Here are some of the new tools I’ve put in my bag: It is okay to say no, it is okay to express my own feelings and meet my own needs, not everything has an “ending” and some things you thought would never end do end. I have learned that pain and “being wounded” by some of life’s experiences are not necessarily bad things—-that they often lead to growth and newer, better outcomes. Pain can bring spiritual clarity, and being a wounded survivor can give you strength, insight, empathy, and heighten your ability to help others. Of course, over 32 years ago, I put AA’s 12 steps in my tool bag, and they are still there. However,  I take them out periodically and refine them so they continue to be “new and useful” tools. My newest tool is one I  find extremely useful: centering or contemplative prayer in which I consent to quietly seeking and receiving God’s unconditional love.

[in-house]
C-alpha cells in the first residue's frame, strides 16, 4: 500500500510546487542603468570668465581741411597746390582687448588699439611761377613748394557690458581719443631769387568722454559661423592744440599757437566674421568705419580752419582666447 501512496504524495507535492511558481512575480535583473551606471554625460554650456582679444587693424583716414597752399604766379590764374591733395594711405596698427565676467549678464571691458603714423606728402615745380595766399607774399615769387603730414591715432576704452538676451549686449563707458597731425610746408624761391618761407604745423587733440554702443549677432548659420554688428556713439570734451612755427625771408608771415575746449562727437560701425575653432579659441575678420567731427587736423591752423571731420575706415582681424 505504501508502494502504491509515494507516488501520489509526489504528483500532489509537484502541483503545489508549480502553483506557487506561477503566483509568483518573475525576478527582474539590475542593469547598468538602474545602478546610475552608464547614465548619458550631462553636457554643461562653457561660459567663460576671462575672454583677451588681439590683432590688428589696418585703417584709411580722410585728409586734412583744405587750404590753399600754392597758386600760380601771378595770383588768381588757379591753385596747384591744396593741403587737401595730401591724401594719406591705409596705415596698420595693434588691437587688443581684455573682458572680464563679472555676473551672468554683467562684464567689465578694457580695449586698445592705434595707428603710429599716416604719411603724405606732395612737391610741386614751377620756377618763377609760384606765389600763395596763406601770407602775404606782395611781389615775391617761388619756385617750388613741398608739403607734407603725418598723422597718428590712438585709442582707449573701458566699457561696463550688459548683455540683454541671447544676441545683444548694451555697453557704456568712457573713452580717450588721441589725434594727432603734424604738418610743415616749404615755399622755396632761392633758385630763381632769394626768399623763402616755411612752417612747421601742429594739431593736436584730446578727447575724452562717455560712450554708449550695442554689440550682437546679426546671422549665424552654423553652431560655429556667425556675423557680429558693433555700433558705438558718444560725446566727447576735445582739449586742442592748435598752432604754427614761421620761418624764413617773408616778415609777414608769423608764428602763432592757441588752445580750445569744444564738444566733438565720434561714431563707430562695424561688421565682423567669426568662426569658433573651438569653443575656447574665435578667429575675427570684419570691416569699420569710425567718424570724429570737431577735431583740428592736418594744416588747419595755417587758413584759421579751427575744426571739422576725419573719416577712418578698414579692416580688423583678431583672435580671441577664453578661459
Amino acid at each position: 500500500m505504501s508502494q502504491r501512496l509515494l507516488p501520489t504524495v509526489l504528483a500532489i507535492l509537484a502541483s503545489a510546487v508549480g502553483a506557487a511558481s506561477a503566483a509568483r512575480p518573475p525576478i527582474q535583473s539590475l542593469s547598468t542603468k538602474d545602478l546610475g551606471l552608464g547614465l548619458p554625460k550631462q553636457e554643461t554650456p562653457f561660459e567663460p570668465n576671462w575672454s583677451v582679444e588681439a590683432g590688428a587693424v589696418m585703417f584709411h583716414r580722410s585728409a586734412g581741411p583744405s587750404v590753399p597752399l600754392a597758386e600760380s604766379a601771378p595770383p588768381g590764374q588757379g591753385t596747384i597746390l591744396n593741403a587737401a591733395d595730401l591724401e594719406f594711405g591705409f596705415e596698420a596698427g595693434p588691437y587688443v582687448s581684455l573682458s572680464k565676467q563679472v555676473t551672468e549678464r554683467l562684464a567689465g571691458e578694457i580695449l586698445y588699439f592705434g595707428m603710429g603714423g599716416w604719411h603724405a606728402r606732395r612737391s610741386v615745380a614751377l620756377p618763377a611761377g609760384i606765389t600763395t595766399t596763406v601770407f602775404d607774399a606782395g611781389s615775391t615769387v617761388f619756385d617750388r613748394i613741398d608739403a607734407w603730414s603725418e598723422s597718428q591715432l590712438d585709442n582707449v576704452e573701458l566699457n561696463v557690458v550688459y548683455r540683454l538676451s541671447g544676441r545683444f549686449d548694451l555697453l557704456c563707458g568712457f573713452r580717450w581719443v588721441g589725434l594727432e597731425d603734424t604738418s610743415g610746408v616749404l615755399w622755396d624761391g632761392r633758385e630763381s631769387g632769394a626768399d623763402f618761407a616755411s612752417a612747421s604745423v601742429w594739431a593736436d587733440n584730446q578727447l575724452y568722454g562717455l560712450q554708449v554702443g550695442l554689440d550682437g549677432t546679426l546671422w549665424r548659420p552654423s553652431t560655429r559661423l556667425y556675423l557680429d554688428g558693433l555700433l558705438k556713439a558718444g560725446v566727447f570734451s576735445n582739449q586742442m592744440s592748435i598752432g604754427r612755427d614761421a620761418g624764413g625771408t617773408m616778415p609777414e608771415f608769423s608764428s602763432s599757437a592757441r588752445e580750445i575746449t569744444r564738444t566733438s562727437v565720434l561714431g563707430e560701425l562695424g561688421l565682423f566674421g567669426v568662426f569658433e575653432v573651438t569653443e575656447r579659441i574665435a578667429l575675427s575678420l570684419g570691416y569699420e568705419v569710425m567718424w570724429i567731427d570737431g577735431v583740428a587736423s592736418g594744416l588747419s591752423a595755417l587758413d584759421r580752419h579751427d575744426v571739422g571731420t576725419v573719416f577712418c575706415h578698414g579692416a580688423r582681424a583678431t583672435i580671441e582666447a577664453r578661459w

It took me all these words to realize what I am trying to say is life is not so much about “finishing something” as it is about evolving—-it is about process and not perfection. It is about the journey and not the destination. What tools have you discovered, picked up,  or revised in your tool bag?  What ones have you discarded? May God bless and keep you.

Sanctuary Window at Centering Prayer 3_3_14

Photograph courtesy of Bob Towner

Yesterday a good friend rescued me from my “stuck in the house” doldrums. I was able to put attachable cleats on my shoes, walk across the snow and ice to his car, and then to walk out of his car and into the church for our centering prayer session. I felt like God came down, fitted me with wings, and let me fly out into the light again.

I tend to take my friends for granted, and it is not until times like this that I realize how much they mean to me. That same friend was able to use my cell phone to take a beautiful photo of God’s light streaming through one of our church’s stained glass windows right before our prayer session started, and the result was a photo I will treasure always. It will remind me not only of God’s love but the love that my friends have shared with me.